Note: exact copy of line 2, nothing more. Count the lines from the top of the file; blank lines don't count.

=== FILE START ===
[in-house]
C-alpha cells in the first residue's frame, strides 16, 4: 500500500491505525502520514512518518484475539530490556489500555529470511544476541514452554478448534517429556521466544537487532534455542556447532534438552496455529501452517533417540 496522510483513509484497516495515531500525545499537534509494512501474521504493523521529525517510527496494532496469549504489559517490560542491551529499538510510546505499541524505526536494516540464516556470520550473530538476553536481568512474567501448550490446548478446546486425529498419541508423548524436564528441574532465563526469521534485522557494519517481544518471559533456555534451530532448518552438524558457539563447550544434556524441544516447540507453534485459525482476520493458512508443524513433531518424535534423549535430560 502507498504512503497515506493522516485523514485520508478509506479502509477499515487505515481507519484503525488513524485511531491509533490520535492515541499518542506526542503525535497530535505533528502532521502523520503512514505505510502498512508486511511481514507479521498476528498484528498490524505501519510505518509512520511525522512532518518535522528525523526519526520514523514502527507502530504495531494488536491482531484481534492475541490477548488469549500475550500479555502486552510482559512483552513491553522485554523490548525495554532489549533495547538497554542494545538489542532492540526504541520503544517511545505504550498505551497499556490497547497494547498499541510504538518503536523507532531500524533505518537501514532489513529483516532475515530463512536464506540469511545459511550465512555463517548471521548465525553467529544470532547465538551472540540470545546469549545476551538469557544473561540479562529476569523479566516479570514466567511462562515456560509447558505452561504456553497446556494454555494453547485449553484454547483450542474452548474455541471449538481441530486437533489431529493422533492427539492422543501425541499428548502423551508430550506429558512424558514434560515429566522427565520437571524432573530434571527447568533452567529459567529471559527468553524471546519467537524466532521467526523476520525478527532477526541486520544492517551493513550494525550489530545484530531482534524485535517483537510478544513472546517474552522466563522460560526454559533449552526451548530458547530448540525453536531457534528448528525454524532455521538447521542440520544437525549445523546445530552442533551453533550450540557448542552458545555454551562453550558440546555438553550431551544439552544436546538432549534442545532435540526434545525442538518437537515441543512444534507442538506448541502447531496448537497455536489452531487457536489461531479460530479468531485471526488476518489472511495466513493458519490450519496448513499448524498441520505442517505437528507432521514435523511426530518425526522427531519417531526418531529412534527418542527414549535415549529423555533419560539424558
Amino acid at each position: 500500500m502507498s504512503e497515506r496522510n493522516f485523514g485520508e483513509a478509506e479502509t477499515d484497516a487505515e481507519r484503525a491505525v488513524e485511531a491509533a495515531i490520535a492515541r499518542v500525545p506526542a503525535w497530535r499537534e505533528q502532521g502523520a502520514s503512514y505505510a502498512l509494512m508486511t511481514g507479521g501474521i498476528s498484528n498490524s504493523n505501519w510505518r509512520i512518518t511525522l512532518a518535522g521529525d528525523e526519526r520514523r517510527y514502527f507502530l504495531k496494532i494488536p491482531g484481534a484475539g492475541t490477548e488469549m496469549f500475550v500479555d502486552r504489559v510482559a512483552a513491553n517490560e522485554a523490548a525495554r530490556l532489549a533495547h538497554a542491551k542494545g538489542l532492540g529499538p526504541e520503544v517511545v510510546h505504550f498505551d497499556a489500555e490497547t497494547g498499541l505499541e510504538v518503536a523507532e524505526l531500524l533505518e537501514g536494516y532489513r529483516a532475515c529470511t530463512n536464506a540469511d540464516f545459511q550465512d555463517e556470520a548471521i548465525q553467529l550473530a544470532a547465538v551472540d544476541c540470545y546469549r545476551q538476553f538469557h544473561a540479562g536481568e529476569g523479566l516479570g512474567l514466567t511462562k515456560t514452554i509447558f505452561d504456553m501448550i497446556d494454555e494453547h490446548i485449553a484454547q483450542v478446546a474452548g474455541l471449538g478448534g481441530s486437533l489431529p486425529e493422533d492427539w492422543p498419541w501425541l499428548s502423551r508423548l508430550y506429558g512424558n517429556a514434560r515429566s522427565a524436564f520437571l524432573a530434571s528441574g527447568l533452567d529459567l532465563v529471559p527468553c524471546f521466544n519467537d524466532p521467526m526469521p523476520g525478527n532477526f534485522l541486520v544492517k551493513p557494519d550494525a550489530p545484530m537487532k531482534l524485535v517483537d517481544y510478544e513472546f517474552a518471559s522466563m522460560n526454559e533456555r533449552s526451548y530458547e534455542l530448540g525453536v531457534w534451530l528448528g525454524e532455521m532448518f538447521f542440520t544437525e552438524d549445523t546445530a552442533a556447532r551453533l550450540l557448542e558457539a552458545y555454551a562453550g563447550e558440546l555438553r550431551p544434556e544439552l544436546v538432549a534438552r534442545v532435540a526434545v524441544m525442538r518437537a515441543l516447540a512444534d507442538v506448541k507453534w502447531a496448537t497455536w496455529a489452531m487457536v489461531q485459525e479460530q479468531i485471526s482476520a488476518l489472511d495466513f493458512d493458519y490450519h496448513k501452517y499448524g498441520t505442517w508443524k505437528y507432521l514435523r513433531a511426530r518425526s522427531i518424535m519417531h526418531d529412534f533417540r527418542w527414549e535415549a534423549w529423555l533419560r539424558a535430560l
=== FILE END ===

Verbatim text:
C-alpha cells in the first residue's frame, strides 16, 4: 500500500491505525502520514512518518484475539530490556489500555529470511544476541514452554478448534517429556521466544537487532534455542556447532534438552496455529501452517533417540 496522510483513509484497516495515531500525545499537534509494512501474521504493523521529525517510527496494532496469549504489559517490560542491551529499538510510546505499541524505526536494516540464516556470520550473530538476553536481568512474567501448550490446548478446546486425529498419541508423548524436564528441574532465563526469521534485522557494519517481544518471559533456555534451530532448518552438524558457539563447550544434556524441544516447540507453534485459525482476520493458512508443524513433531518424535534423549535430560 502507498504512503497515506493522516485523514485520508478509506479502509477499515487505515481507519484503525488513524485511531491509533490520535492515541499518542506526542503525535497530535505533528502532521502523520503512514505505510502498512508486511511481514507479521498476528498484528498490524505501519510505518509512520511525522512532518518535522528525523526519526520514523514502527507502530504495531494488536491482531484481534492475541490477548488469549500475550500479555502486552510482559512483552513491553522485554523490548525495554532489549533495547538497554542494545538489542532492540526504541520503544517511545505504550498505551497499556490497547497494547498499541510504538518503536523507532531500524533505518537501514532489513529483516532475515530463512536464506540469511545459511550465512555463517548471521548465525553467529544470532547465538551472540540470545546469549545476551538469557544473561540479562529476569523479566516479570514466567511462562515456560509447558505452561504456553497446556494454555494453547485449553484454547483450542474452548474455541471449538481441530486437533489431529493422533492427539492422543501425541499428548502423551508430550506429558512424558514434560515429566522427565520437571524432573530434571527447568533452567529459567529471559527468553524471546519467537524466532521467526523476520525478527532477526541486520544492517551493513550494525550489530545484530531482534524485535517483537510478544513472546517474552522466563522460560526454559533449552526451548530458547530448540525453536531457534528448528525454524532455521538447521542440520544437525549445523546445530552442533551453533550450540557448542552458545555454551562453550558440546555438553550431551544439552544436546538432549534442545532435540526434545525442538518437537515441543512444534507442538506448541502447531496448537497455536489452531487457536489461531479460530479468531485471526488476518489472511495466513493458519490450519496448513499448524498441520505442517505437528507432521514435523511426530518425526522427531519417531526418531529412534527418542527414549535415549529423555533419560539424558